Much like its definition, the treatment of catatonia has long been subject to debate. Unlike some cases, which report poor response to benzodiazepines [14], lorazepam was responsible for the initial improvement seen in our case. A report by Singh and Praharaj has also recorded lorazepam to be highly efficacious [15]; hence, there is no fixed rule about its administration in catatonic schizophrenia. Some researchers also suggest a difference in the treatment of acute and chronic types of catatonia [4]. However, Gaind GS et al. reported that lorazepam worked efficiently in two mentally retarded brothers, where one suffered from acute catatonia and the other from chronic catatonia [16]. Apart from benzodiazepines, other treatment regimens used for catatonic schizophrenia include antipsychotics, glutamate antagonists, GABA agonists, and electroconvulsive therapy [17]. The Maudsley Prescribing Guidelines in Psychiatry (13th Edition) supports the use of second-generation antipsychotics like aripiprazole and olanzapine for catatonia associated with psychotic symptoms [18]. Our treatment was in accordance with the guidelines and aligns with the group of cases where antipsychotics proved efficacious. Olanzapine administered to our 30-year-old patient has previously been successful in treating chronic catatonia [19]. Correspondingly, Kirino E recorded aripiprazole to be effectual in treating catatonic schizophrenia in an adolescent male [20], and our case of the 18-year-old patient concurs with this result. However, in comparison to aripiprazole, our case demonstrated olanzapine to be quicker in alleviating catatonic symptoms, especially mutism.

Conclusions

Due to a multitude of factors, reaching a definitive cause for catatonic schizophrenia can be challenging. Here, the case of two biological brothers suffering from similar signs and symptoms of catatonic schizophrenia reveals the possible genetic contribution to the disorder, the catatonic subtype being itself a rare phenomenon. Secondly, our treatment regimen proves olanzapine to have a greater effect in alleviating the symptoms of the disease compared to aripiprazole.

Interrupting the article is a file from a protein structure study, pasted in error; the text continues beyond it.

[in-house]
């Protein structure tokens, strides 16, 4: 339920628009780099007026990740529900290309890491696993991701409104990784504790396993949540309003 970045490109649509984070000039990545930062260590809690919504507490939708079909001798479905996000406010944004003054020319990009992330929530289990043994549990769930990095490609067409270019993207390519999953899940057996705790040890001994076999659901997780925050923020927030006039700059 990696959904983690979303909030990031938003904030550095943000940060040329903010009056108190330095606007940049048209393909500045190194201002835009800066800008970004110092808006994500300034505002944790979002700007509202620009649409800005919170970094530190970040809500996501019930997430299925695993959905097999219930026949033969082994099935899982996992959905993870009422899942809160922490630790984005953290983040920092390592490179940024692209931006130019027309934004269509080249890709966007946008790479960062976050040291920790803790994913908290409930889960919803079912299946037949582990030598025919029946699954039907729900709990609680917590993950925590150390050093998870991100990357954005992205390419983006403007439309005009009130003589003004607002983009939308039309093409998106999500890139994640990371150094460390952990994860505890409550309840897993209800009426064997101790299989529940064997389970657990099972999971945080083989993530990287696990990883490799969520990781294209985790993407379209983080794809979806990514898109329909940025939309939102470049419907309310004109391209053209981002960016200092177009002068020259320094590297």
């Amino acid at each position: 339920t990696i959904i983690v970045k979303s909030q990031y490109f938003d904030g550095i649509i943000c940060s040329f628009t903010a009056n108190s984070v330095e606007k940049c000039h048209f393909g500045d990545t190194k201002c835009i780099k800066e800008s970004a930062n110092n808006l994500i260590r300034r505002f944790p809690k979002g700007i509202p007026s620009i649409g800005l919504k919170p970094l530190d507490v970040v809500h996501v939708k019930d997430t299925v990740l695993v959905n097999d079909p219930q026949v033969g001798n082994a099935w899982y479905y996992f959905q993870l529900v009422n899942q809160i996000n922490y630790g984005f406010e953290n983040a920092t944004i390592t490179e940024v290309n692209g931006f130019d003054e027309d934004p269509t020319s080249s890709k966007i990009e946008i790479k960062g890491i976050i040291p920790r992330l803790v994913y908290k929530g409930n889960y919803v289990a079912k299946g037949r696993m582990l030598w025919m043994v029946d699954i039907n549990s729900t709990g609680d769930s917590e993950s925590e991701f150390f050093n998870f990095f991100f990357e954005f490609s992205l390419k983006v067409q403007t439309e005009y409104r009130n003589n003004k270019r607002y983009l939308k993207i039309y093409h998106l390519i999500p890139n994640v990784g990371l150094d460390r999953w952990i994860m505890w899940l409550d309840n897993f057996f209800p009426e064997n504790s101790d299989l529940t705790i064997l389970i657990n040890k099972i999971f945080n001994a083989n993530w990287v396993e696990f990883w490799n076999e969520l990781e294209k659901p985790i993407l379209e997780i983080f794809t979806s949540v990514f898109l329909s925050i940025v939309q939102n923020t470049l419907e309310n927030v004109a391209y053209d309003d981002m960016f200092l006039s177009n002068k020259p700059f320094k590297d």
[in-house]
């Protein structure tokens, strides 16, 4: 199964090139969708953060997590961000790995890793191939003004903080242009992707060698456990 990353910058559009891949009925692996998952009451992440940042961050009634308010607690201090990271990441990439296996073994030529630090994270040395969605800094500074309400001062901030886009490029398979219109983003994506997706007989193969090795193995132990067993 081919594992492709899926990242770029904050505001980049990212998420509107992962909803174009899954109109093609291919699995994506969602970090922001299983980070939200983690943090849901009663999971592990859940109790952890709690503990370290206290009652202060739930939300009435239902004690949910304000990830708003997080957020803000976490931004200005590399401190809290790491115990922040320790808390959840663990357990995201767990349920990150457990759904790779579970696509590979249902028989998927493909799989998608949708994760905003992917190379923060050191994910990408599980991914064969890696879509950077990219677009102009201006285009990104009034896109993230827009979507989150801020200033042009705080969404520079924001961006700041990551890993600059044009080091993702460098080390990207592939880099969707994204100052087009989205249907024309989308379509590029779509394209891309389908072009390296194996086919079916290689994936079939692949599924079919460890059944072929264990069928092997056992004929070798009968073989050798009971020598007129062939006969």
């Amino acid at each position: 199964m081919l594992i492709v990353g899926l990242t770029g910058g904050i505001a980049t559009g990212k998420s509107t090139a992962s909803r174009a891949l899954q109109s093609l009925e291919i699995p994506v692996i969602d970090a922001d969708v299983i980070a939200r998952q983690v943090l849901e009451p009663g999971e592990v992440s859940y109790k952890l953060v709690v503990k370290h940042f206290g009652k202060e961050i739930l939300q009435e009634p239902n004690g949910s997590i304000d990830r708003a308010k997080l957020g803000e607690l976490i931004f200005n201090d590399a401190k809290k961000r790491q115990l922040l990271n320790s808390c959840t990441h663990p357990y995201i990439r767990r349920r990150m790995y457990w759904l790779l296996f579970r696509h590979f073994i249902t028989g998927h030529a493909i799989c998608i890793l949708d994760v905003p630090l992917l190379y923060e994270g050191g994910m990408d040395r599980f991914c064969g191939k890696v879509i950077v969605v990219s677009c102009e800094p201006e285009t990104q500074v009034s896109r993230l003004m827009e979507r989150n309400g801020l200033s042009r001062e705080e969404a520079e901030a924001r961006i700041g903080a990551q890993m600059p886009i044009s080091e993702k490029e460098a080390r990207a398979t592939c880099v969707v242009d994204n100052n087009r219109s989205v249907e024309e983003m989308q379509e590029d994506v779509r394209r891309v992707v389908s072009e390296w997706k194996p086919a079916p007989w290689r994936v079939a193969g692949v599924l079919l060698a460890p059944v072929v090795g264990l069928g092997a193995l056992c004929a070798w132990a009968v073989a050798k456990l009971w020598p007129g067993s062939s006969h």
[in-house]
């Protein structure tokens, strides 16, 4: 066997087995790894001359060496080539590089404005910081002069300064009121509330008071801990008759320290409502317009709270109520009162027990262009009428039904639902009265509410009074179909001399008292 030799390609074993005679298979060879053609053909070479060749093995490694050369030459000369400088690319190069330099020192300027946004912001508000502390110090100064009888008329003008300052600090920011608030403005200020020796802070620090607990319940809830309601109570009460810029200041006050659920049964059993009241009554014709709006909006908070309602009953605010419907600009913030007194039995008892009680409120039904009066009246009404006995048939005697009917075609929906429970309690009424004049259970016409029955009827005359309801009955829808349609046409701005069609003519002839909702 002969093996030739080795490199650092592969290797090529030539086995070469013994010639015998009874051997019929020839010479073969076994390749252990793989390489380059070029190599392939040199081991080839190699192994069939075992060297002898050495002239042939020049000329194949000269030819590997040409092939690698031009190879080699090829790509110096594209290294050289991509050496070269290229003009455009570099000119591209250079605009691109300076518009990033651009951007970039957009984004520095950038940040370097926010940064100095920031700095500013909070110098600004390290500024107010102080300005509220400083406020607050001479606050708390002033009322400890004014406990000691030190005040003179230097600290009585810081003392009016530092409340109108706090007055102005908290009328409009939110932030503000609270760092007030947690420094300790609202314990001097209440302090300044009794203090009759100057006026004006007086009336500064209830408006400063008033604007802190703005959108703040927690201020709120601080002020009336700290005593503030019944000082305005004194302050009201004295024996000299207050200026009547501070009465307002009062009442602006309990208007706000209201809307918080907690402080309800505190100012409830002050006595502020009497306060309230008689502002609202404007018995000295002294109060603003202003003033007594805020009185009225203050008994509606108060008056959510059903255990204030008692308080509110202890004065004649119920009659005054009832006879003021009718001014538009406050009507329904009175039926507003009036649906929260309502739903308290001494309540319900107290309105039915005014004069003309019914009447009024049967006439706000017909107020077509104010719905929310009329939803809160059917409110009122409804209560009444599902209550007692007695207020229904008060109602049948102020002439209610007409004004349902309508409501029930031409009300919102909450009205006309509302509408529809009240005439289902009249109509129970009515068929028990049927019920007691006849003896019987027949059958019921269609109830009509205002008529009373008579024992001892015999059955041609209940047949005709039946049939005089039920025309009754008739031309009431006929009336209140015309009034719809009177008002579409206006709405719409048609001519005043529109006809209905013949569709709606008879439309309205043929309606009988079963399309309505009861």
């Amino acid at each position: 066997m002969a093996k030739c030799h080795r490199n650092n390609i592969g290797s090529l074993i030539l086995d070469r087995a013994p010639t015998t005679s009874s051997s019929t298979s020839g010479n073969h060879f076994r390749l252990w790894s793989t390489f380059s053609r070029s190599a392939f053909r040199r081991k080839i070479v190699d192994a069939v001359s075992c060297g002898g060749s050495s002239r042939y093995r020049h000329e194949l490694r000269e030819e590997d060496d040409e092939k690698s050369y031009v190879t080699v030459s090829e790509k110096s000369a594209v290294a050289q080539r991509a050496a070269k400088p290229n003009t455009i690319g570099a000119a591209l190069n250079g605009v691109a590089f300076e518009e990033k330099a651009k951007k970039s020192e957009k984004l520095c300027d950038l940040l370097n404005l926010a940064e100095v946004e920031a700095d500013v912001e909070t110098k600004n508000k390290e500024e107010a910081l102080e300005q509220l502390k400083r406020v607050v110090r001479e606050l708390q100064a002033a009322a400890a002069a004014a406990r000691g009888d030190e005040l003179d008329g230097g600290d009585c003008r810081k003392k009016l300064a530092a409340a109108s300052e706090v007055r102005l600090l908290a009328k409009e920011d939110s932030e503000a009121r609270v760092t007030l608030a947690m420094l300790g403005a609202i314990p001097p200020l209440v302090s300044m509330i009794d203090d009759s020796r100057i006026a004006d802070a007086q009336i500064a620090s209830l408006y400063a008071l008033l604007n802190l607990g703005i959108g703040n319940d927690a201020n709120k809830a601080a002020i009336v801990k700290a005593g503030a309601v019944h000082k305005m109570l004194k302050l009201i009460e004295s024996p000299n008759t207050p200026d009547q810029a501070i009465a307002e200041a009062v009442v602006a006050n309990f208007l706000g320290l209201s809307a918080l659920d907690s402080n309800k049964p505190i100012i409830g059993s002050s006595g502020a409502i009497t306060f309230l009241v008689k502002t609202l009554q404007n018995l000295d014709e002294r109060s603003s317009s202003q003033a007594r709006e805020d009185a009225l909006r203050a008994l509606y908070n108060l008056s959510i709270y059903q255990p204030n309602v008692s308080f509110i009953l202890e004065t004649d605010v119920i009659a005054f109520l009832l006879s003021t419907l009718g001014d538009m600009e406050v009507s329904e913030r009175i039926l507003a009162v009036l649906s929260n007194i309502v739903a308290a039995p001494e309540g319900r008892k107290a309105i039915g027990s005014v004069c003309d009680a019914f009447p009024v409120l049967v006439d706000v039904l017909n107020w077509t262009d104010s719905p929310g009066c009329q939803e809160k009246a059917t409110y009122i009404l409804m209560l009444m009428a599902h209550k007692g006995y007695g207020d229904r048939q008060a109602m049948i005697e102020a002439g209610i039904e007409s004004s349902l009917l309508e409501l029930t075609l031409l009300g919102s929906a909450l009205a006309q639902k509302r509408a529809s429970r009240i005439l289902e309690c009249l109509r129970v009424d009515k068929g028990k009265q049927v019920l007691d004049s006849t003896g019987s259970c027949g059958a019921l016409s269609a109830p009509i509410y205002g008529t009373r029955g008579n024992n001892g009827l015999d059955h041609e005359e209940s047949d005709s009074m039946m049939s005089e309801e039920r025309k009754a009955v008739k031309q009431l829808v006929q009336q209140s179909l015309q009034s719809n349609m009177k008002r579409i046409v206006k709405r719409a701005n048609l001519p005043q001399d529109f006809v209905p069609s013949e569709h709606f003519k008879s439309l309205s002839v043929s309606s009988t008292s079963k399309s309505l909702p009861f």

Therefore, we recommend future studies to investigate the etiology of catatonic schizophrenia, its genetic predisposition, and the susceptibility of certain populations to develop this condition.


References

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Case report
peer-reviewed

Catatonic Schizophrenia: Cases with Possible Genetic Predisposition


Author Information

Maryam Tariq

Psychiatry and Behavioral Sciences, Jinnah Postgraduate Medical Center, Karachi, PAK

Muhammad Iqbal Afridi

Psychiatry and Behavioural Sciences, Jinnah Postgraduate Medical Center, Karachi, PAK

Dua Saleem Corresponding Author

Internal Medicine, Dow University of Health Sciences, Karachi, PAK

Sarmad Pirzada

Internal Medicine, Dow University of Health Sciences (DUHS), Karachi, PAK


Ethics Statement and Conflict of Interest Disclosures

Human subjects: Consent was obtained by all participants in this study. Conflicts of interest: In compliance with the ICMJE uniform disclosure form, all authors declare the following: Payment/services info: All authors have declared that no financial support was received from any organization for the submitted work. Financial relationships: All authors have declared that they have no financial relationships at present or within the previous three years with any organizations that might have an interest in the submitted work. Other relationships: All authors have declared that there are no other relationships or activities that could appear to have influenced the submitted work.